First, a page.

“The US can help China make the necessary adjustments toward a reduction in imbalances by adopting a uniform tariff of 10 per cent on all Chinese imports, based on their values when they enter the US. Six months after the establishment of this tariff, the rate would increase by one percentage point a month until the Chinese trade surplus with the US declines to $5bn a month.” Extract from FT.com / Comment / Opinion – Tariffs can persuade Beijing to free the renminbi

But who, other than China, would loose if this idea worked and the Renminbi was revalued? Most of the rest of the world. Especially economies with a comparative advantage in agricultural production (Australia, New Zealand, Latin America) for whom imported Chinese deflation of manufactures prices offsets the EU’s depression of agricultural prices (and inflation of manufactures prices).

In principle, too, everyone would loose from another U.S. defection from the core multilateral trade rules. But perhaps you could make the case that this kind of extraordinary action (like the 1980’s Nixon Administration ‘shocku’ blow against Japan) doesn’t really impact the rules.

Global Trade Alert

Global Trade Alert website

Just before the London G-20 Meeting in April, Andy Stoler and I wrote a paper for a booklet published by the Center for Economic Policy Research in which we suggested that the best way to make G-20 governments live up to their promises was to expose their misdeeds on trade policy—including those that nominally complied with their WTO obligation—using a public website.

Specifically, we recommended that the site should not be run by one of the global institutions (WTO, World Bank) that are owned by governments, but should be a private venture open to contributions from individuals around the world. Why? Well, as the FT notes, in an editorial today, sovereigns are not likely to put much pressure on themselves:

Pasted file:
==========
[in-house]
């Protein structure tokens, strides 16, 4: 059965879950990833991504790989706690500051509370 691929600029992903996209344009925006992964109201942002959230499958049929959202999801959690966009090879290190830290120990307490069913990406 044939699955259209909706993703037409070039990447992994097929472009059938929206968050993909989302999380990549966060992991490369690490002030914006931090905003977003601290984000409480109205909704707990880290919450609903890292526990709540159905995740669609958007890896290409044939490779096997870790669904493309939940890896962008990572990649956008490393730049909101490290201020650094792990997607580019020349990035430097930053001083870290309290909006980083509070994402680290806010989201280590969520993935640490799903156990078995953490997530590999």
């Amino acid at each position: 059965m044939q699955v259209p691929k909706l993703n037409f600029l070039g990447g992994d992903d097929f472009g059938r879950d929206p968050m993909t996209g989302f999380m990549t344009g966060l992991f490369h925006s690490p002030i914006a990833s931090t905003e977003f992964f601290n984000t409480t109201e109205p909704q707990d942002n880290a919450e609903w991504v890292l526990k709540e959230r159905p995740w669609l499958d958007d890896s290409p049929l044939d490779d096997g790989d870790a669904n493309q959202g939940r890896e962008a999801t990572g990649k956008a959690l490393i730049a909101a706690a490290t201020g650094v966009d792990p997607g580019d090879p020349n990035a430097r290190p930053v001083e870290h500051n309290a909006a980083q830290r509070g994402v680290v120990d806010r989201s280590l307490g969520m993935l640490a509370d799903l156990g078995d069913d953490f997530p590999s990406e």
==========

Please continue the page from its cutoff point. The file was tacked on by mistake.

“The problem with naming and shaming wrongdoers is that, all too often, they turn out to be shameless.” Extract from Financial Times

I am delighted to learn that the co-editor of the booklet (Simon Evenett) and the publishers (CEPR) have created just such a website: Global Trade Alert. It has been launched in the past couple of weeks with the backing of institutional sponsors (government funds, mostly) and an advisory board of distinguished analysts. GTA already lists a couple of dozen measures with useful details including the trading partners and tariff lines affected (for goods measures).

A nicely implemented and potentially intriguing experiment in global transparency. Please visit and contribute.

Anti-dumping actions on the rise

Chart of anti-dumping investigations by exporting country

Let me first of all get in an ‘I told you so‘.

Anti-dumping complaints are counter-cyclical. Invariably, the numbers rise, with a lag, as industrial output slumps. We’ve seen declining levels up to 2007 but now… WTO is reporting a 27% year-on-year rise in the number of investigations.

“The Members reporting the highest number of new initiations during July-December 2008 were India, reporting 42, followed by Brazil, reporting 16, China (11), Turkey (10), Argentina and the European Communities (9 each), Indonesia (6), Ukraine (4), Pakistan and the United States (3), Australia and Colombia (2 each), and Canada, Korea and Mexico (1 each).” Extract from WTO Press Release

This development only makes the current Productivity Commission enquiry all the more relevant, because you can bet it won’t be long before the Australian government will be pressed to scratch harder at the anti-dumper’s itch.